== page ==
Efficiency Wages and Effort: Are Hard Jobs Better?
AbstractEfficiency wage theory predicts that the wage per unit of effort will be lower in intensively monitored sectors. This wage differential will increase in effort. Using employer-employee matched data from Ghana we provide evidence supporting this hypothesis.
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Bibliographic InfoPaper provided by Institute for the Study of Labor (IZA) in its series IZA Discussion Papers with number 661.
Length: 9 pages
Date of creation: Dec 2002
Date of revision:
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Find related papers by JEL classification:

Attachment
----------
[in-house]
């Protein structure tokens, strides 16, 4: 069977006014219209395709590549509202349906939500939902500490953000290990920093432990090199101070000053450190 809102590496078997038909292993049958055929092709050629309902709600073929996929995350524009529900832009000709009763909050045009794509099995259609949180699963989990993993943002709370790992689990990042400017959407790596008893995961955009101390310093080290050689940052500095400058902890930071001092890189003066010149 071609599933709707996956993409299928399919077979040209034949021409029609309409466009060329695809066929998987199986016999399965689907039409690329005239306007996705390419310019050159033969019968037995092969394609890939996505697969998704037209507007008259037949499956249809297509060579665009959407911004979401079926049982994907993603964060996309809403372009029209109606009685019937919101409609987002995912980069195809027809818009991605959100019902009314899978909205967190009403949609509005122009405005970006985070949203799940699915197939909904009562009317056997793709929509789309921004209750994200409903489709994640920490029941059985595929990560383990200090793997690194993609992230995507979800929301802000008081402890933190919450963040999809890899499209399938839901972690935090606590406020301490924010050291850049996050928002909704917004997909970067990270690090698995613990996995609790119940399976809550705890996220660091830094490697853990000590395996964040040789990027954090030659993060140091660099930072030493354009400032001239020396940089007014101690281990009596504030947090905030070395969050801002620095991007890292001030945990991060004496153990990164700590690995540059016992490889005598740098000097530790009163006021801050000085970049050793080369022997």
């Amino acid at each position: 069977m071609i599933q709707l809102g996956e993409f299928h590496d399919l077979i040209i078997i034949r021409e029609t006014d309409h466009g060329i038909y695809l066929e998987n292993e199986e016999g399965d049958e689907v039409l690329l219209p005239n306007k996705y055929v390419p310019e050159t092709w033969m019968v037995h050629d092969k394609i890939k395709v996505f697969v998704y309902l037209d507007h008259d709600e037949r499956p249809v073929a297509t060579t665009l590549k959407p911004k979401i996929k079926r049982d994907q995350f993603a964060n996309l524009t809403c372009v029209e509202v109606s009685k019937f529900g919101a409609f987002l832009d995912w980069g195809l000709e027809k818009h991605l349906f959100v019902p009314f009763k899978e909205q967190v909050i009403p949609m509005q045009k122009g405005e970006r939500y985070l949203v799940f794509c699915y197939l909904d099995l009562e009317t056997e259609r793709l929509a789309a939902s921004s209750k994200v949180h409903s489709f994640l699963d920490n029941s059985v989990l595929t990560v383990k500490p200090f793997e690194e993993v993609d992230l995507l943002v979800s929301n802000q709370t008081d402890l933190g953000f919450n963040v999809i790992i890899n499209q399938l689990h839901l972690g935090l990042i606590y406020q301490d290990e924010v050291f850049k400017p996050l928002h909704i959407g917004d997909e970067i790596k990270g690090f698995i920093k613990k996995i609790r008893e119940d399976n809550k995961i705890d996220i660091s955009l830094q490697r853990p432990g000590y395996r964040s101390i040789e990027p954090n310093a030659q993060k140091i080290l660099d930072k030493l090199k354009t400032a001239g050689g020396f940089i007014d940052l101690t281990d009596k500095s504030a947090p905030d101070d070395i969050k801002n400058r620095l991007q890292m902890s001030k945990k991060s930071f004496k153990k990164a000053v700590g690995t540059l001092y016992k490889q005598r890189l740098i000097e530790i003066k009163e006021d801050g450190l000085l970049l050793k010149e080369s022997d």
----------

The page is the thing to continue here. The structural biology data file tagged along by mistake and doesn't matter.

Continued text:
- J41 - Labor and Demographic Economics - - Particular Labor Markets - - - Labor Contracts
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- Solow, Robert M., 1979. "Another possible source of wage stickiness," Journal of Macroeconomics, Elsevier, Elsevier, vol. 1(1), pages 79-82.
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